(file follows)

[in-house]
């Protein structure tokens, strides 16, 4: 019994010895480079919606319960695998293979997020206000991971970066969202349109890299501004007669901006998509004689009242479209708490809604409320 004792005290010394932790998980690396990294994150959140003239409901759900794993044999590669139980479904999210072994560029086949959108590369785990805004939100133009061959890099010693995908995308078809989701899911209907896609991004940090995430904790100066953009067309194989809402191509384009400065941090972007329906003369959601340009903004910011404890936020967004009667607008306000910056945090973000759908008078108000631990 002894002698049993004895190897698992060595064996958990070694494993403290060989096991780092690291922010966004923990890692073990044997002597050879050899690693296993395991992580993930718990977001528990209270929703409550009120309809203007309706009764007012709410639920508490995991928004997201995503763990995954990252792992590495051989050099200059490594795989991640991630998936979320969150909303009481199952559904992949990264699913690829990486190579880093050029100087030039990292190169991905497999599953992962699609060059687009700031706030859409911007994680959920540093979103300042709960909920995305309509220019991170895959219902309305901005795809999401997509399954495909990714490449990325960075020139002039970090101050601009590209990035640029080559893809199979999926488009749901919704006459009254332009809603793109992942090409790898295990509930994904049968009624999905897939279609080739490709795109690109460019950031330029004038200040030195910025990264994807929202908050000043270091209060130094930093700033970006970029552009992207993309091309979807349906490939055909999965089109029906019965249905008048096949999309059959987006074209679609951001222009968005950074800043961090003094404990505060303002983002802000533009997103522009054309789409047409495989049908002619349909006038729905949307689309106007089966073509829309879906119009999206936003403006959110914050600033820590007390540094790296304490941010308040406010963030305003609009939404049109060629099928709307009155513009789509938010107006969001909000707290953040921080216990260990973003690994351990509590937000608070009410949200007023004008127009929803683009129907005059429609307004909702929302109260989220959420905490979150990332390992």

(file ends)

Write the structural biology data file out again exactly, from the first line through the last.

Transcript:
[in-house]
């Protein structure tokens, strides 16, 4: 019994010895480079919606319960695998293979997020206000991971970066969202349109890299501004007669901006998509004689009242479209708490809604409320 004792005290010394932790998980690396990294994150959140003239409901759900794993044999590669139980479904999210072994560029086949959108590369785990805004939100133009061959890099010693995908995308078809989701899911209907896609991004940090995430904790100066953009067309194989809402191509384009400065941090972007329906003369959601340009903004910011404890936020967004009667607008306000910056945090973000759908008078108000631990 002894002698049993004895190897698992060595064996958990070694494993403290060989096991780092690291922010966004923990890692073990044997002597050879050899690693296993395991992580993930718990977001528990209270929703409550009120309809203007309706009764007012709410639920508490995991928004997201995503763990995954990252792992590495051989050099200059490594795989991640991630998936979320969150909303009481199952559904992949990264699913690829990486190579880093050029100087030039990292190169991905497999599953992962699609060059687009700031706030859409911007994680959920540093979103300042709960909920995305309509220019991170895959219902309305901005795809999401997509399954495909990714490449990325960075020139002039970090101050601009590209990035640029080559893809199979999926488009749901919704006459009254332009809603793109992942090409790898295990509930994904049968009624999905897939279609080739490709795109690109460019950031330029004038200040030195910025990264994807929202908050000043270091209060130094930093700033970006970029552009992207993309091309979807349906490939055909999965089109029906019965249905008048096949999309059959987006074209679609951001222009968005950074800043961090003094404990505060303002983002802000533009997103522009054309789409047409495989049908002619349909006038729905949307689309106007089966073509829309879906119009999206936003403006959110914050600033820590007390540094790296304490941010308040406010963030305003609009939404049109060629099928709307009155513009789509938010107006969001909000707290953040921080216990260990973003690994351990509590937000608070009410949200007023004008127009929803683009129907005059429609307004909702929302109260989220959420905490979150990332390992």